Here's the Gilbert Stuart house, one thing we stopped at. We are total suckers for historical/geeky things. All our trips are like school field trips.

We arrived there just in time to miss their last tour of the day, so we just hung around and took some pictures.

Eventually we ended up in Wickford. As soon as we got there, J said it looked like a place that would have a yarn store, and sure enough, there it was. Not only that, but the first thing I saw when I walked in was a display of lovely J. Knits merino roving. Of course some had to follow me home. This is the Cincinnati colorway.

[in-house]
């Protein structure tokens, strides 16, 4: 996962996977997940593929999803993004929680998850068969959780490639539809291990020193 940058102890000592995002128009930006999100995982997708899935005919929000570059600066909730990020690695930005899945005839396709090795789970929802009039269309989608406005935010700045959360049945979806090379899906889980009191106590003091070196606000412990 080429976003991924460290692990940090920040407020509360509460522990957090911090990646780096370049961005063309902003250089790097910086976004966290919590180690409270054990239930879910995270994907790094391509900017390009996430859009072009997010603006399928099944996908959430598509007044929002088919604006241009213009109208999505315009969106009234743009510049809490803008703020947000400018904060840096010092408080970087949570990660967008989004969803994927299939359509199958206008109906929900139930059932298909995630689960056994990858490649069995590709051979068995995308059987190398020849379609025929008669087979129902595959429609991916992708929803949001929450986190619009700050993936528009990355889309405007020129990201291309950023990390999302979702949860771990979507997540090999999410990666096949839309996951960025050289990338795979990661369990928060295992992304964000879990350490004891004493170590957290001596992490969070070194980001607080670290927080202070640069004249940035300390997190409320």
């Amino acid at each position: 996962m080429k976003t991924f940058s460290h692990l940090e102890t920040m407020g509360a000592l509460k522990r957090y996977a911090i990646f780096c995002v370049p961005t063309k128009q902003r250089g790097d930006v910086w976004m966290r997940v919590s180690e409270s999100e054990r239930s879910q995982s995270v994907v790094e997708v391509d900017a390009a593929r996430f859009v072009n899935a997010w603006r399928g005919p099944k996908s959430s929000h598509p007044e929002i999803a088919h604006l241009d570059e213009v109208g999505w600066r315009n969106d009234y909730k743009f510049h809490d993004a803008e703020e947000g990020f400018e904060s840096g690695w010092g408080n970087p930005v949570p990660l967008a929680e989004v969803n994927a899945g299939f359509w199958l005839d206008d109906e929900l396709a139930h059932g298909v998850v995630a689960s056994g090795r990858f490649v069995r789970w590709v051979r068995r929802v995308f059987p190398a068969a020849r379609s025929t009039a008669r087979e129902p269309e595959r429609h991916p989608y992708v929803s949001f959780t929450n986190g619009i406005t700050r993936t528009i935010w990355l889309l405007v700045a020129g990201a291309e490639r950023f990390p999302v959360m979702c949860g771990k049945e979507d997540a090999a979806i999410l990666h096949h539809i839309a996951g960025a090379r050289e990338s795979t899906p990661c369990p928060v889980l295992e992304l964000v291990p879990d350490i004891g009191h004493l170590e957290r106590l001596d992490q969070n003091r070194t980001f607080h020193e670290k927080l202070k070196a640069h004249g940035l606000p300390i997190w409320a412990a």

It's the beginning of a whole 'nother stash. Kind of scary.

And that was about it - we spent the day just walking around, going nowhere in particular. Reading it over, it kind of sounds like a disappointing day: getting lost, missing the tour, etc. It really wasn't, though. We just enjoyed the weather and each other's company.
I'd call it a success.

Monday, October 22, 2007

cabled neckwarmer

This originally started out as a hat. I had some pretty chunky yarn, I thought at the time I'd be making the turtleneck shrug from Scarf Style in a similar color, and I wanted to be all cute and matchy-matchy. You know, to fool people into thinking I've got it together.
Surprisingly, none of that actually happened; the shrug didn't look right and got frogged, and I ran out of yarn on the hat. I finished it with a different color, but I didn't really like that either, so in the end I ripped back to before I has started decreasing, bound off, and called it a neckwarmer.